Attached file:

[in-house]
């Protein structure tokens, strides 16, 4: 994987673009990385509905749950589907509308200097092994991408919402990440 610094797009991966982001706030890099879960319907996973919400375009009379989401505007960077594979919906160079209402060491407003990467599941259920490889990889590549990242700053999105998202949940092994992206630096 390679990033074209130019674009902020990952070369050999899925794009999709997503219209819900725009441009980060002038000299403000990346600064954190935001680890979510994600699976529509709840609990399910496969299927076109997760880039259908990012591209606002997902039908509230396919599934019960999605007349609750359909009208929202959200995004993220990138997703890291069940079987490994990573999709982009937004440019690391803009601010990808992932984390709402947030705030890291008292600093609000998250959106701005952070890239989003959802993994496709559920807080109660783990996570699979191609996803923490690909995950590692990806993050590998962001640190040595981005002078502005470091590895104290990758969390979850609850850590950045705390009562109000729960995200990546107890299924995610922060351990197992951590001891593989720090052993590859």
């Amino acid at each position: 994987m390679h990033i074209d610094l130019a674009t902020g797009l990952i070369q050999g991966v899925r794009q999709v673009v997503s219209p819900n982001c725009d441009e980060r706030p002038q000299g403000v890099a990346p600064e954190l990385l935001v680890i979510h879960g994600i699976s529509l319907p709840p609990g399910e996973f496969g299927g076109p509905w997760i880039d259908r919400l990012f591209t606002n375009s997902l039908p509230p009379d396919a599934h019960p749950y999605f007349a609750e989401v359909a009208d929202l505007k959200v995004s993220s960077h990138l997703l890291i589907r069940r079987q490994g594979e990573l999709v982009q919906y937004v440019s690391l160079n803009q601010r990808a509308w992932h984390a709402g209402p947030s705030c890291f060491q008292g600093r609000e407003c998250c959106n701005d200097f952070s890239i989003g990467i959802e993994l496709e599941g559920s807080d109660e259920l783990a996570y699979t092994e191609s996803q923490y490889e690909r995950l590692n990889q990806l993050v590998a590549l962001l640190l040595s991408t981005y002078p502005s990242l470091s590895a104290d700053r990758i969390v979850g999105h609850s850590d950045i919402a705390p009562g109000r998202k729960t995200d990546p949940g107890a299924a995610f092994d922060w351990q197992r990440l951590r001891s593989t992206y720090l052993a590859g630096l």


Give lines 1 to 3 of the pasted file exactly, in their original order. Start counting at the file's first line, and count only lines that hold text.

[in-house]
């Protein structure tokens, strides 16, 4: 994987673009990385509905749950589907509308200097092994991408919402990440 610094797009991966982001706030890099879960319907996973919400375009009379989401505007960077594979919906160079209402060491407003990467599941259920490889990889590549990242700053999105998202949940092994992206630096 390679990033074209130019674009902020990952070369050999899925794009999709997503219209819900725009441009980060002038000299403000990346600064954190935001680890979510994600699976529509709840609990399910496969299927076109997760880039259908990012591209606002997902039908509230396919599934019960999605007349609750359909009208929202959200995004993220990138997703890291069940079987490994990573999709982009937004440019690391803009601010990808992932984390709402947030705030890291008292600093609000998250959106701005952070890239989003959802993994496709559920807080109660783990996570699979191609996803923490690909995950590692990806993050590998962001640190040595981005002078502005470091590895104290990758969390979850609850850590950045705390009562109000729960995200990546107890299924995610922060351990197992951590001891593989720090052993590859």
């Amino acid at each position: 994987m390679h990033i074209d610094l130019a674009t902020g797009l990952i070369q050999g991966v899925r794009q999709v673009v997503s219209p819900n982001c725009d441009e980060r706030p002038q000299g403000v890099a990346p600064e954190l990385l935001v680890i979510h879960g994600i699976s529509l319907p709840p609990g399910e996973f496969g299927g076109p509905w997760i880039d259908r919400l990012f591209t606002n375009s997902l039908p509230p009379d396919a599934h019960p749950y999605f007349a609750e989401v359909a009208d929202l505007k959200v995004s993220s960077h990138l997703l890291i589907r069940r079987q490994g594979e990573l999709v982009q919906y937004v440019s690391l160079n803009q601010r990808a509308w992932h984390a709402g209402p947030s705030c890291f060491q008292g600093r609000e407003c998250c959106n701005d200097f952070s890239i989003g990467i959802e993994l496709e599941g559920s807080d109660e259920l783990a996570y699979t092994e191609s996803q923490y490889e690909r995950l590692n990889q990806l993050v590998a590549l962001l640190l040595s991408t981005y002078p502005s990242l470091s590895a104290d700053r990758i969390v979850g999105h609850s850590d950045i919402a705390p009562g109000r998202k729960t995200d990546p949940g107890a299924a995610f092994d922060w351990q197992r990440l951590r001891s593989t992206y720090l052993a590859g630096l």